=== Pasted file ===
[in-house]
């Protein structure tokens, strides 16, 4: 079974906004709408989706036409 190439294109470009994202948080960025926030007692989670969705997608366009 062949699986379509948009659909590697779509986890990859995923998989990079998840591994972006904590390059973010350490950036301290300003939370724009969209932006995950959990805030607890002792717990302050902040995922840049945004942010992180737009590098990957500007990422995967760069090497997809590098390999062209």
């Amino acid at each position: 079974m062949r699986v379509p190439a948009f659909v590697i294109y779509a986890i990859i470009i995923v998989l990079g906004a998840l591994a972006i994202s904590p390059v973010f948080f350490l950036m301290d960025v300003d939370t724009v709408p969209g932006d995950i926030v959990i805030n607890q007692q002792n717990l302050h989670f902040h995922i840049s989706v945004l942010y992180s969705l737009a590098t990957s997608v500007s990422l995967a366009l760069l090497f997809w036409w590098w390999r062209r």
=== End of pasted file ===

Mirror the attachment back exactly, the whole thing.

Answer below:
[in-house]
């Protein structure tokens, strides 16, 4: 079974906004709408989706036409 190439294109470009994202948080960025926030007692989670969705997608366009 062949699986379509948009659909590697779509986890990859995923998989990079998840591994972006904590390059973010350490950036301290300003939370724009969209932006995950959990805030607890002792717990302050902040995922840049945004942010992180737009590098990957500007990422995967760069090497997809590098390999062209």
């Amino acid at each position: 079974m062949r699986v379509p190439a948009f659909v590697i294109y779509a986890i990859i470009i995923v998989l990079g906004a998840l591994a972006i994202s904590p390059v973010f948080f350490l950036m301290d960025v300003d939370t724009v709408p969209g932006d995950i926030v959990i805030n607890q007692q002792n717990l302050h989670f902040h995922i840049s989706v945004l942010y992180s969705l737009a590098t990957s997608v500007s990422l995967a366009l760069l090497f997809w036409w590098w390999r062209r």